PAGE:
Reads some meteorological file formats used by the Environment Canada (see
reference 1). Since the agency does not publish the data formats, this
function has to be adjusted every few years, when a user finds that the
format has changed. Caution: as of March 2022, this function fails on some
on Windows machines, for reasons that seem to be related to the handling of
both file encoding and system encoding. Adjusting the
of this function might help. If not, try reading the data with
read.csv() and then using
as.met() to create a met object.
a character string naming a file that holds met data.
NULL, which is the default, then an attempt is
made to infer the type from the file contents. If this fails, it
will be necessary for the user to provide a value for the
argument. The permitted choices are: (a)
"csv1" for an
old CSV format no longer provided as of October 2019,
"csv2" for a CSV format noticed on the Environment Canada
website in October 2019 (but note that the paired metadata file
is ignored), (c)
"csv3" for a CSV format noticed on the
Environment Canada website in January 2020,
"xml2" for an XML format that was noticed
on the Environment Canada website in October 2019.
integer giving the number of header lines that precede the
data. This is ignored unless
"csv1", in which case
NULL value of
skip is taken as the number of lines preceding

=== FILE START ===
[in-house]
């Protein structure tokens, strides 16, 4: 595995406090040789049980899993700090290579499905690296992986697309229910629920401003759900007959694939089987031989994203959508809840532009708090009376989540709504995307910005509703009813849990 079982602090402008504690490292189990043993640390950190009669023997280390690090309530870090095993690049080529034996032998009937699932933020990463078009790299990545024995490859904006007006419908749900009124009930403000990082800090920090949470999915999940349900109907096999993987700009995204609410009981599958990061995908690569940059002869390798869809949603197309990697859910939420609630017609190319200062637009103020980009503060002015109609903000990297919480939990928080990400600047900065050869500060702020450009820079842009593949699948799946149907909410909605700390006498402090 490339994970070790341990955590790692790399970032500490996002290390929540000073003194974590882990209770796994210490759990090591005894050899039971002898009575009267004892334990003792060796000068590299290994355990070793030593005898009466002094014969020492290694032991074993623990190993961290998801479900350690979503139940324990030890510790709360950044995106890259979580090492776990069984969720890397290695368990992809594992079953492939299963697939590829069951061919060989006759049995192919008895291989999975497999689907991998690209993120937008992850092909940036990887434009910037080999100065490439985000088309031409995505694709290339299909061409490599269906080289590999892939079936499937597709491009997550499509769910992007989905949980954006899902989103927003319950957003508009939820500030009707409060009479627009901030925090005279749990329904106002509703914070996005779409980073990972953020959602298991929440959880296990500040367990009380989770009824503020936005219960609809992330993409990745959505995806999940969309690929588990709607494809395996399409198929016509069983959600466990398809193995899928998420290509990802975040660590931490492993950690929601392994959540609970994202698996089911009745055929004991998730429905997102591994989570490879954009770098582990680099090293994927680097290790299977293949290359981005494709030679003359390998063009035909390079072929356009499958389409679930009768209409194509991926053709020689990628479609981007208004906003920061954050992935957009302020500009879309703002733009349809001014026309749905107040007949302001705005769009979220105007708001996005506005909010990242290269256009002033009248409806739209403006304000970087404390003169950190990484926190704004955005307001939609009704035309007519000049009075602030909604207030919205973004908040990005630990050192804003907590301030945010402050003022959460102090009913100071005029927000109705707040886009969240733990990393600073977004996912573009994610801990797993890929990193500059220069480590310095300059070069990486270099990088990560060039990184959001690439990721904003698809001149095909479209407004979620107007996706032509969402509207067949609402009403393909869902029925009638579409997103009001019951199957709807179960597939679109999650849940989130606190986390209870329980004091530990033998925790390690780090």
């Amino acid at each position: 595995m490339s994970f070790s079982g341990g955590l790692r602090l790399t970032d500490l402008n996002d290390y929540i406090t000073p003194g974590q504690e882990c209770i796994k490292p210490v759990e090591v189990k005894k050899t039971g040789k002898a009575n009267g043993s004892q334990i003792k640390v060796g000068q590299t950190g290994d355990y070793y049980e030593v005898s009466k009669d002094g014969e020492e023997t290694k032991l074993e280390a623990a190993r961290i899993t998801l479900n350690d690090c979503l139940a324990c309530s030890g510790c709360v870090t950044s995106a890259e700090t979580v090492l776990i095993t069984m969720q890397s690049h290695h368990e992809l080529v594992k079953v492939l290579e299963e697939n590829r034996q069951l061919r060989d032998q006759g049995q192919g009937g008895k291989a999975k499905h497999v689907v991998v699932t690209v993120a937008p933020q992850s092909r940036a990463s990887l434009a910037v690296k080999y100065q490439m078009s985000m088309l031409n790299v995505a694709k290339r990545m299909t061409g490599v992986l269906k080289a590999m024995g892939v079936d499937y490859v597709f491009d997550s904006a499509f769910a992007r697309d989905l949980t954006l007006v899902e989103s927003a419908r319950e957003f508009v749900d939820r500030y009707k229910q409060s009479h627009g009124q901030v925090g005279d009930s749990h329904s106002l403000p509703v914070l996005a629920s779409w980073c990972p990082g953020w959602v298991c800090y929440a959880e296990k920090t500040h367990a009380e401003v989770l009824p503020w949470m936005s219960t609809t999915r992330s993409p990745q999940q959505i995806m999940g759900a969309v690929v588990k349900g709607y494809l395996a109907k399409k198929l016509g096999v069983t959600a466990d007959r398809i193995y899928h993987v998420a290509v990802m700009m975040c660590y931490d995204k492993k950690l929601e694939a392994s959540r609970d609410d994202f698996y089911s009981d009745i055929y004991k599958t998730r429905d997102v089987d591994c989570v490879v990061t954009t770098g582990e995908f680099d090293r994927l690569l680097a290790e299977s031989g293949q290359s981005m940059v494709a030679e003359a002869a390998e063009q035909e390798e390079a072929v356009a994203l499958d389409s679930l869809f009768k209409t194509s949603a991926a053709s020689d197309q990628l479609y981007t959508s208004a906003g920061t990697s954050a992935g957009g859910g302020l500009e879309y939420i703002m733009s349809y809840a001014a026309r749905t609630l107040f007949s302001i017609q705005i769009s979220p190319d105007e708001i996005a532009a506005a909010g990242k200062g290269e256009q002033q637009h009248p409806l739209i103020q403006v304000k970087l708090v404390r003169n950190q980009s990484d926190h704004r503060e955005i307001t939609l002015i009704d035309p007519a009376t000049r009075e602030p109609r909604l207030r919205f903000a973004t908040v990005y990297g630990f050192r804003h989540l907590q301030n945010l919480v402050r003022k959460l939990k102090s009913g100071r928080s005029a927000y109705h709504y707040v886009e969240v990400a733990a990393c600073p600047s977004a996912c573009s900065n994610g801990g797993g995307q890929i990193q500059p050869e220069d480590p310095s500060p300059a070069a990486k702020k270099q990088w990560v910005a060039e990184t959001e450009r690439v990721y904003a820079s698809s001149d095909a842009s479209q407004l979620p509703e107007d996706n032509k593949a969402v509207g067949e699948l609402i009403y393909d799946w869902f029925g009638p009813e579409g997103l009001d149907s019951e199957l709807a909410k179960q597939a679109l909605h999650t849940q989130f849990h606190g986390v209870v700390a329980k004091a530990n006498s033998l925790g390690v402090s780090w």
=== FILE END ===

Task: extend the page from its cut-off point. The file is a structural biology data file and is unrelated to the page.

the columnar data. Specifying
skip is usually only needed if
cannot find a line starting with
"Date/Time" (or a similar string).
a character value that indicates the encoding to be used for
this data file, if it is textual. The default value for most functions is
"latin1", which seems to be suitable for files containing text written in
English and French.
timezone assumed for time data. This defaults to
getOption("oceTz"), which is very likely to be wrong. In
a scientific context, where UTC is typically used for oceanographic
measurement, it makes sense to set
tz="UTC". Note that these
data files do not contain timezone information, instead giving
data in Local Standard Time (LST). Since LST differs from city
to city, users must make corrections to the time, as
shown in the “Examples”, which use data for
Halifax Nova Scotia, where LST is UTC-4.
a flag that turns on debugging. Set to 1 to get a moderate amount of debugging information, or to 2 to get more.
A met object.
Environment Canada website for Historical Climate Data